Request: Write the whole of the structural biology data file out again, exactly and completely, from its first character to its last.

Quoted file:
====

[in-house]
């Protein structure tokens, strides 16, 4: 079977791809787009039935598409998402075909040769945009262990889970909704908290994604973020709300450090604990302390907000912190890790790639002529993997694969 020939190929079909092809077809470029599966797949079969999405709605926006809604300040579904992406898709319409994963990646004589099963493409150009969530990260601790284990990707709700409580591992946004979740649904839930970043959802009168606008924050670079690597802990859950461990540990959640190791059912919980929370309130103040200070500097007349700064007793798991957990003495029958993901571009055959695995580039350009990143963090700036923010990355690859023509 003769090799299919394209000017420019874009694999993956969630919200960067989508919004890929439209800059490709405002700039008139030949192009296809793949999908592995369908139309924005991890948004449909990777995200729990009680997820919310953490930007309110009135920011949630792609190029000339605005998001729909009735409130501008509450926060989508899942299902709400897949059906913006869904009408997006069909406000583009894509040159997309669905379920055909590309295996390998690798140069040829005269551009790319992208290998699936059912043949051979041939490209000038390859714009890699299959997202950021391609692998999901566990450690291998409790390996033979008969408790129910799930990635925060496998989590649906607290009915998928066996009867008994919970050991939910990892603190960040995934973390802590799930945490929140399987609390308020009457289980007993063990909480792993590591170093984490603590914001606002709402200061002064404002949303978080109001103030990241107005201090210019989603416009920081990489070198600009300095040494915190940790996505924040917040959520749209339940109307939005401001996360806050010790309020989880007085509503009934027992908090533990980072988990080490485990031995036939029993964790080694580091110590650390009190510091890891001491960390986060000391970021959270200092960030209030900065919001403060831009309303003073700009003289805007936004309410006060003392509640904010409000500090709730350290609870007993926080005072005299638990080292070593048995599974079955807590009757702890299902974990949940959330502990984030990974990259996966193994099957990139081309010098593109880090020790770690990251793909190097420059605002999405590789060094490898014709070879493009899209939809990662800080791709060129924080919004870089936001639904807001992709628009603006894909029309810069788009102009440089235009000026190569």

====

[in-house]
């Protein structure tokens, strides 16, 4: 079977791809787009039935598409998402075909040769945009262990889970909704908290994604973020709300450090604990302390907000912190890790790639002529993997694969 020939190929079909092809077809470029599966797949079969999405709605926006809604300040579904992406898709319409994963990646004589099963493409150009969530990260601790284990990707709700409580591992946004979740649904839930970043959802009168606008924050670079690597802990859950461990540990959640190791059912919980929370309130103040200070500097007349700064007793798991957990003495029958993901571009055959695995580039350009990143963090700036923010990355690859023509 003769090799299919394209000017420019874009694999993956969630919200960067989508919004890929439209800059490709405002700039008139030949192009296809793949999908592995369908139309924005991890948004449909990777995200729990009680997820919310953490930007309110009135920011949630792609190029000339605005998001729909009735409130501008509450926060989508899942299902709400897949059906913006869904009408997006069909406000583009894509040159997309669905379920055909590309295996390998690798140069040829005269551009790319992208290998699936059912043949051979041939490209000038390859714009890699299959997202950021391609692998999901566990450690291998409790390996033979008969408790129910799930990635925060496998989590649906607290009915998928066996009867008994919970050991939910990892603190960040995934973390802590799930945490929140399987609390308020009457289980007993063990909480792993590591170093984490603590914001606002709402200061002064404002949303978080109001103030990241107005201090210019989603416009920081990489070198600009300095040494915190940790996505924040917040959520749209339940109307939005401001996360806050010790309020989880007085509503009934027992908090533990980072988990080490485990031995036939029993964790080694580091110590650390009190510091890891001491960390986060000391970021959270200092960030209030900065919001403060831009309303003073700009003289805007936004309410006060003392509640904010409000500090709730350290609870007993926080005072005299638990080292070593048995599974079955807590009757702890299902974990949940959330502990984030990974990259996966193994099957990139081309010098593109880090020790770690990251793909190097420059605002999405590789060094490898014709070879493009899209939809990662800080791709060129924080919004870089936001639904807001992709628009603006894909029309810069788009102009440089235009000026190569």